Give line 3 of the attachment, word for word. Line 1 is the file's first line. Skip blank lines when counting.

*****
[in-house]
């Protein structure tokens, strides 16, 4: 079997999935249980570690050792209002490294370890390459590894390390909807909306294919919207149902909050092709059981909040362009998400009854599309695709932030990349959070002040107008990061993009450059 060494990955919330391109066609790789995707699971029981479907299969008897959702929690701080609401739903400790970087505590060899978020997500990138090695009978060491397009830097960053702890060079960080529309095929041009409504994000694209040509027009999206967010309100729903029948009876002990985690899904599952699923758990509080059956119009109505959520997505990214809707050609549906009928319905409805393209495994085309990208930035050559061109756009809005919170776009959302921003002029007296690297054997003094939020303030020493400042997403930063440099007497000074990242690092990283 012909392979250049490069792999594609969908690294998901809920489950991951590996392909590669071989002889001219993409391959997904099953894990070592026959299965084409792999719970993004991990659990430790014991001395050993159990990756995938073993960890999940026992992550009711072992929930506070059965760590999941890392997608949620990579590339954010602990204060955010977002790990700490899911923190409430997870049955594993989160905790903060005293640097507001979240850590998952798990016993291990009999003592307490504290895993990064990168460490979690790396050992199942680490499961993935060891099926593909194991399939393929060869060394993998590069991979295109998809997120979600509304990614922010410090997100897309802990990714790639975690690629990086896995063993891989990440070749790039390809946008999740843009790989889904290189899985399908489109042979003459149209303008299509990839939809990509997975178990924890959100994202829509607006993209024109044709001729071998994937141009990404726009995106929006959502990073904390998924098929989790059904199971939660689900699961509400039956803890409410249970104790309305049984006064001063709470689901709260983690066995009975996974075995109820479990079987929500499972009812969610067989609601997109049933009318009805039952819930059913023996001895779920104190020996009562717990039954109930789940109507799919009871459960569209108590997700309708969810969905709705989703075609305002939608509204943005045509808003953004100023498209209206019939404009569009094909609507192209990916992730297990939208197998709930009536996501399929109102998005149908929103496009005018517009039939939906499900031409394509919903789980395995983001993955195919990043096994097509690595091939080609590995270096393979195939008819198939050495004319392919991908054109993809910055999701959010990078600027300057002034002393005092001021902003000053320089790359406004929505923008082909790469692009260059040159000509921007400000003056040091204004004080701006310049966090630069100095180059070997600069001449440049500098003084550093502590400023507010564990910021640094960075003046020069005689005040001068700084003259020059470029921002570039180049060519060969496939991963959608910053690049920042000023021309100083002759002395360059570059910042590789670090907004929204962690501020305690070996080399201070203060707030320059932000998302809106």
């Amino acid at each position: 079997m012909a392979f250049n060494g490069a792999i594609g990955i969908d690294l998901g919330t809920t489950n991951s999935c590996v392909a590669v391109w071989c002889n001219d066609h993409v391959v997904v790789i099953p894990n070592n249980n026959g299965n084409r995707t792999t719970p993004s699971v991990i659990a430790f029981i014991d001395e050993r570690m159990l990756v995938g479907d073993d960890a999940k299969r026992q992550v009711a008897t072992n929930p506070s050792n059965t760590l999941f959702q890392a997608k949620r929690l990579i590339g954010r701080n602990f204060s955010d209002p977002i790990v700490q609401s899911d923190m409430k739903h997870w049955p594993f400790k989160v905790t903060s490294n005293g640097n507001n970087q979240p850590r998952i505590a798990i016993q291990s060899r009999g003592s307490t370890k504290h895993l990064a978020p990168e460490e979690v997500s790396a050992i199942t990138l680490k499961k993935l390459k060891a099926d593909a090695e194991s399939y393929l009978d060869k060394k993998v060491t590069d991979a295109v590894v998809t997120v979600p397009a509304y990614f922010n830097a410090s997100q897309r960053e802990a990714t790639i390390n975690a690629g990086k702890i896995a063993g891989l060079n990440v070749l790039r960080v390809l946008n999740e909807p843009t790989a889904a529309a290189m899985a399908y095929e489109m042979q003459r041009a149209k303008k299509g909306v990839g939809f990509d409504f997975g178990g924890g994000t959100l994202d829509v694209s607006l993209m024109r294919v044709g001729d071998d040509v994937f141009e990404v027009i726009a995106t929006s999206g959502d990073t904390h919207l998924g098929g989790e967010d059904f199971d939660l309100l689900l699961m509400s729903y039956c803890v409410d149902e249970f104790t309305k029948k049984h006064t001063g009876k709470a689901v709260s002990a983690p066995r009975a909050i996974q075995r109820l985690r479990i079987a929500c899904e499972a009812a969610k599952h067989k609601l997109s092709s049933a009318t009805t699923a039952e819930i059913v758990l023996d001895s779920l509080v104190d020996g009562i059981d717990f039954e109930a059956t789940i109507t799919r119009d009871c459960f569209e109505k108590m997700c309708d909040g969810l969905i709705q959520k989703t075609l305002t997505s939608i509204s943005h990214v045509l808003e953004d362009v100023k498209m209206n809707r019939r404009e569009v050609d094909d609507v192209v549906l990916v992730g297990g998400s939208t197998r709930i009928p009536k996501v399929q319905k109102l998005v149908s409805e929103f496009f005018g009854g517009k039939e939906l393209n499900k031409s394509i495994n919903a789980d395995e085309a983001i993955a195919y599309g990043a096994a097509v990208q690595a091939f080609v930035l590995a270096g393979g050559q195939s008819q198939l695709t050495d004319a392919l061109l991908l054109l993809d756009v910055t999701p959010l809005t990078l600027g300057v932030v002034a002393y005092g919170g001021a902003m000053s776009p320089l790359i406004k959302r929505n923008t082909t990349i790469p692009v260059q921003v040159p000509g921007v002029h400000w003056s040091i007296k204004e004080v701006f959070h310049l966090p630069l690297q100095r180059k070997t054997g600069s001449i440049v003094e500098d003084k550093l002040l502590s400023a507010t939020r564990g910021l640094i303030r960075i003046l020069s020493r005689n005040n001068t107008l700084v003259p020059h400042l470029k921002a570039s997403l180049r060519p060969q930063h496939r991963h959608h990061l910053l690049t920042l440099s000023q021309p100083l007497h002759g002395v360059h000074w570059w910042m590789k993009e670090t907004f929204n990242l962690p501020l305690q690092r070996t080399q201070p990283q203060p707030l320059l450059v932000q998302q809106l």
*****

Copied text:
């Amino acid at each position: 079997m012909a392979f250049n060494g490069a792999i594609g990955i969908d690294l998901g919330t809920t489950n991951s999935c590996v392909a590669v391109w071989c002889n001219d066609h993409v391959v997904v790789i099953p894990n070592n249980n026959g299965n084409r995707t792999t719970p993004s699971v991990i659990a430790f029981i014991d001395e050993r570690m159990l990756v995938g479907d073993d960890a999940k299969r026992q992550v009711a008897t072992n929930p506070s050792n059965t760590l999941f959702q890392a997608k949620r929690l990579i590339g954010r701080n602990f204060s955010d209002p977002i790990v700490q609401s899911d923190m409430k739903h997870w049955p594993f400790k989160v905790t903060s490294n005293g640097n507001n970087q979240p850590r998952i505590a798990i016993q291990s060899r009999g003592s307490t370890k504290h895993l990064a978020p990168e460490e979690v997500s790396a050992i199942t990138l680490k499961k993935l390459k060891a099926d593909a090695e194991s399939y393929l009978d060869k060394k993998v060491t590069d991979a295109v590894v998809t997120v979600p397009a509304y990614f922010n830097a410090s997100q897309r960053e802990a990714t790639i390390n975690a690629g990086k702890i896995a063993g891989l060079n990440v070749l790039r960080v390809l946008n999740e909807p843009t790989a889904a529309a290189m899985a399908y095929e489109m042979q003459r041009a149209k303008k299509g909306v990839g939809f990509d409504f997975g178990g924890g994000t959100l994202d829509v694209s607006l993209m024109r294919v044709g001729d071998d040509v994937f141009e990404v027009i726009a995106t929006s999206g959502d990073t904390h919207l998924g098929g989790e967010d059904f199971d939660l309100l689900l699961m509400s729903y039956c803890v409410d149902e249970f104790t309305k029948k049984h006064t001063g009876k709470a689901v709260s002990a983690p066995r009975a909050i996974q075995r109820l985690r479990i079987a929500c899904e499972a009812a969610k599952h067989k609601l997109s092709s049933a009318t009805t699923a039952e819930i059913v758990l023996d001895s779920l509080v104190d020996g009562i059981d717990f039954e109930a059956t789940i109507t799919r119009d009871c459960f569209e109505k108590m997700c309708d909040g969810l969905i709705q959520k989703t075609l305002t997505s939608i509204s943005h990214v045509l808003e953004d362009v100023k498209m209206n809707r019939r404009e569009v050609d094909d609507v192209v549906l990916v992730g297990g998400s939208t197998r709930i009928p009536k996501v399929q319905k109102l998005v149908s409805e929103f496009f005018g009854g517009k039939e939906l393209n499900k031409s394509i495994n919903a789980d395995e085309a983001i993955a195919y599309g990043a096994a097509v990208q690595a091939f080609v930035l590995a270096g393979g050559q195939s008819q198939l695709t050495d004319a392919l061109l991908l054109l993809d756009v910055t999701p959010l809005t990078l600027g300057v932030v002034a002393y005092g919170g001021a902003m000053s776009p320089l790359i406004k959302r929505n923008t082909t990349i790469p692009v260059q921003v040159p000509g921007v002029h400000w003056s040091i007296k204004e004080v701006f959070h310049l966090p630069l690297q100095r180059k070997t054997g600069s001449i440049v003094e500098d003084k550093l002040l502590s400023a507010t939020r564990g910021l640094i303030r960075i003046l020069s020493r005689n005040n001068t107008l700084v003259p020059h400042l470029k921002a570039s997403l180049r060519p060969q930063h496939r991963h959608h990061l910053l690049t920042l440099s000023q021309p100083l007497h002759g002395v360059h000074w570059w910042m590789k993009e670090t907004f929204n990242l962690p501020l305690q690092r070996t080399q201070p990283q203060p707030l320059l450059v932000q998302q809106l």